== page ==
Visa & Other Advice 

Indian Visa

Indian Visa rules and application procedures vary by the applicant’s country of citizenship and the country in which the application is made. For general information about obtaining an Indian Visa see: Ministry of Tourism.

Visas can be applied for in person or by post at the Indian Embassy/High Commission/Consulate based in the country from where you intend to depart for India. For a list of these offices in your country see: Ministry of External Affairs.

Please note that Indian Visas are valid from the date on which they are issued, so it is advised to not apply too far in advance of your trip.  For example, a 6-month visa issued on 1 June will only be valid until 1 December, regardless of what date you arrive in India.

Visa-on-Arrival: In February 2014 it was widely reported (for example, see BBC) that the Indian Government plans to extend the visa-on-arrival option from 11 to 180 countries, hopefully beginning in October 2014.  Reportedly, the electronic visa-on-arrival would be available at 26 major airports in India and would be valid for 30 days from the date of the tourist’s arrival in India; the government plans to set up a website enabling tourists to apply for the visa and pay the fee, and the visa would then be available for collection on arrival at any airport after three days. However, please be aware that situations change often in India, so there is a chance that this program will not be active by December 2014.

For tourist information specifically about Karnataka State see: Karnataka Department of Tourism.

Monastery Etiquette

To avoid offending others while visiting the monastery, please be aware of the following inappropriate conduct. Even if you do not intend to be disrespectful, such behavior may appear rude and inconsiderate.

1. Unless required by security personnel, do not remain seated when His Holiness the Dalai Lama enters the prayer hall. Please stand when His Holiness enters the prayer hall, do not sit until after he sits, and please stand up as he is leaving the prayer hall.  (Note: This rule of etiquette changes whenever His Holiness’ Security Department requires you to remain seated for security reasons.)

2. Do not put Dharma materials (prayer books, Dharma books, or notebooks with Dharma in them) on the floor, step over them, sit/stand on them, or place non-Dharma objects on top of them.

3. Do not lie down, sleep, do any yoga/stretching exercises, or chew gum in the prayer hall at any time.

4. Do not point your feet towards the teacher or any holy object (statues, paintings, etc.).

5. Inside the monastery avoid wearing clothing which is too revealing (short pants, short skirts and sleeveless shirts). Appropriate clothing includes long or short-sleeve shirts/t-shirts, trousers and long skirts.

6. Do not express public displays of intimacy (kissing, hugging, holding hands, giving massages, etc.), as this would cause unnecessary discomfort to the monastic community.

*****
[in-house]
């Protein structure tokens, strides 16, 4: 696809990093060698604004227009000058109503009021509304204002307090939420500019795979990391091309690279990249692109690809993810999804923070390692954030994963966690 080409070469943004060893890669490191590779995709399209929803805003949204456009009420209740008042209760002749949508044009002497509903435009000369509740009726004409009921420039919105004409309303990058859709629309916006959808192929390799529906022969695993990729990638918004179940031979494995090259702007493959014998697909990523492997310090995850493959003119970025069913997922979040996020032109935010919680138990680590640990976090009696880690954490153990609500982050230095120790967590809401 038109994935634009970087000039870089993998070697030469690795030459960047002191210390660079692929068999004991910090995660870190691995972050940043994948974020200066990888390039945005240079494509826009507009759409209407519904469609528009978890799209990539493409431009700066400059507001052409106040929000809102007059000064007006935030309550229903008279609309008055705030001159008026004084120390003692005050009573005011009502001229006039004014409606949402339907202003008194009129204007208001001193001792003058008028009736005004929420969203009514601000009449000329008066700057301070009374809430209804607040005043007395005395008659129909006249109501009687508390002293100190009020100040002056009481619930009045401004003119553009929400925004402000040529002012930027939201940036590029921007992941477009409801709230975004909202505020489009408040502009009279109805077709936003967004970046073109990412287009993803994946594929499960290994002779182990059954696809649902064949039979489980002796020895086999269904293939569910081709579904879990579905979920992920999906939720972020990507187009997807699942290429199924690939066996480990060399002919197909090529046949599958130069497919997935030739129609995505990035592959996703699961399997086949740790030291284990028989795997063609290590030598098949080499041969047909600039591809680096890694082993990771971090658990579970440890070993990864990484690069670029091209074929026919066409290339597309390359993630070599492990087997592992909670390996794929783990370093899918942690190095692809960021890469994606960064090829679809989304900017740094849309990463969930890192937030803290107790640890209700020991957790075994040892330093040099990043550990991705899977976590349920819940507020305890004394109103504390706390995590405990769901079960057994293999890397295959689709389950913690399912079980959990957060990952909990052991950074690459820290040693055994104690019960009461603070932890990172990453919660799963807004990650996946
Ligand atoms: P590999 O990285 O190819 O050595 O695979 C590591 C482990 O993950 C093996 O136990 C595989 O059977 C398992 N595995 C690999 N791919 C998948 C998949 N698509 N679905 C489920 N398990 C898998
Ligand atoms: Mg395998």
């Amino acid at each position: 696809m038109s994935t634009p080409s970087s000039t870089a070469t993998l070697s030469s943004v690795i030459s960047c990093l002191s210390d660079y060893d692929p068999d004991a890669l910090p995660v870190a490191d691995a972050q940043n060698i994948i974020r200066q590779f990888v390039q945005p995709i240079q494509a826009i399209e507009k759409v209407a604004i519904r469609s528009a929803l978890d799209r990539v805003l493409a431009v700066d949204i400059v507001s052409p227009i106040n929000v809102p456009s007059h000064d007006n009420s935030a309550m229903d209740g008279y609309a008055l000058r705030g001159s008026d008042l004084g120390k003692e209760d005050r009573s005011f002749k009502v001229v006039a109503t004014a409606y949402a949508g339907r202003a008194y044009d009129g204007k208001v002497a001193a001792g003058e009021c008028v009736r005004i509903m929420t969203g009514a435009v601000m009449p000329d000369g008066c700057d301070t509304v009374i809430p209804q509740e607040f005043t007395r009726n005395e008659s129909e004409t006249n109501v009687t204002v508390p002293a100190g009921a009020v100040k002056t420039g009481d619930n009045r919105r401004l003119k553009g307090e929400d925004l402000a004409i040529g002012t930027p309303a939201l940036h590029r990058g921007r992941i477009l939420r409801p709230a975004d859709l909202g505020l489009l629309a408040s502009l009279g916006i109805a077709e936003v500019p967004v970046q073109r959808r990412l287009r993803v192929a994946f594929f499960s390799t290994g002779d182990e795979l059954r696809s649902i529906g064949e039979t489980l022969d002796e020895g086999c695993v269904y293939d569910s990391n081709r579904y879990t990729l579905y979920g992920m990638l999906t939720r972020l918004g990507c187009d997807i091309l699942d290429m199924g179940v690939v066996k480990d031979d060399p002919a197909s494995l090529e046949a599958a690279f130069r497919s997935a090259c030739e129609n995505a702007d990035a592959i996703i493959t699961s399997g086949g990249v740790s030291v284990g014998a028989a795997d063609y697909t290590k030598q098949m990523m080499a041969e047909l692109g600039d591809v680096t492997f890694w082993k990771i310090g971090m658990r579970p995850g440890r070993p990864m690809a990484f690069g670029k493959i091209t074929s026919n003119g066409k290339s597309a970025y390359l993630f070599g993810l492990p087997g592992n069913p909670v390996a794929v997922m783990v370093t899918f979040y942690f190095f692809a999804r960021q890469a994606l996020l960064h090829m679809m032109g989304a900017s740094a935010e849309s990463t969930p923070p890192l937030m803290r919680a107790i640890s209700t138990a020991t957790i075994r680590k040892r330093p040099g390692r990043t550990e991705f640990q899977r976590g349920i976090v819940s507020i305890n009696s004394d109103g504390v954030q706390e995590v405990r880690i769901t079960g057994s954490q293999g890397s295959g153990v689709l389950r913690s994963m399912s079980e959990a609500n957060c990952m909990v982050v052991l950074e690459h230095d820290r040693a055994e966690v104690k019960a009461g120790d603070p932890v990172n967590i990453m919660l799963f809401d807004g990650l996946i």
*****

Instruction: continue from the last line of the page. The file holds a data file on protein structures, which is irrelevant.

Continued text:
7. While listening to Dharma teachings, do not cover your head with hats/scarves/umbrellas, unless you need to do so in order to protect your health. His Holiness makes a point of encouraging those who are sitting in the hot sun/rain/cold weather to cover their heads in order to protect themselves.

8. When entering the prayer hall, please remove your shoes. In seating areas outside of the prayer hall, Tibetans usually keep their shoes on while walking through a seated crowd to avoid carrying shoes near the faces or over the heads of people who already seated. You may wish to follow this custom or carry your shoes in a plastic bag.

9. When tea and bread are distributed during the teachings, do not eat these immediately; please wait until after His Holiness has said the offering prayer.

10. During the entire teaching period you are encouraged to not drink alcohol or smoke cigarettes.

Food

During the Jangchup Lamrim Teaching days, morning bread/tea, a simple lunch, and afternoon tea will be distributed to all attendees inside the teaching venue. If you wish to have this food and tea, please bring your own bowl, spoon and tea cup to the teachings. In order to avoid waste and environmental pollution, disposable cups/plates/utensils will not be distributed.

For all other meals, there are simple Tibetan-style restaurants and local vendors within the grounds of the monasteries, as well as a wider variety of restaurants in Mundgod town and Hubli. Please note that there are currently no luxury or Western-style restaurants within the settlement or Mundgod town.

Money

Foreign exchange agencies, which convert a variety of currencies, are widely available in India these days, as are ATM’s for your international debit and credit cards. Some ATM’s charge a small fee, and most have a daily withdrawal limit.

There are a few ATM’s and currency exchange agencies inside the settlement, and a few more in Mundgod town. During the time of His Holiness’ teachings these may be very busy and sometimes run out of money, so it may be more convenient for you to obtain/change most of your money in larger cities, such as Hubli and Bangalore, before travelling to Mundgod.

Weather

Mundgod is located at an altitude of 550m (1800ft) above sea level. Typical December temperatures are 16°C – 30°C (60°F – 85°F), with very little rain fall.

Health

For the latest information on travel health advice for India, including recommended travel vaccinations, visit the website of the U.S. Centers for Disease Control (CDC).

Should you require medical care during the teachings, there are several modern allopathic clinics/hospitals in Mundgod settlement.

Lost and Found

During the teachings if you find a lost valuable item, you can bring it to the Office of the Jangchup Lamrim Teaching Organizing Committee (location to be announced). Please look for your lost items there.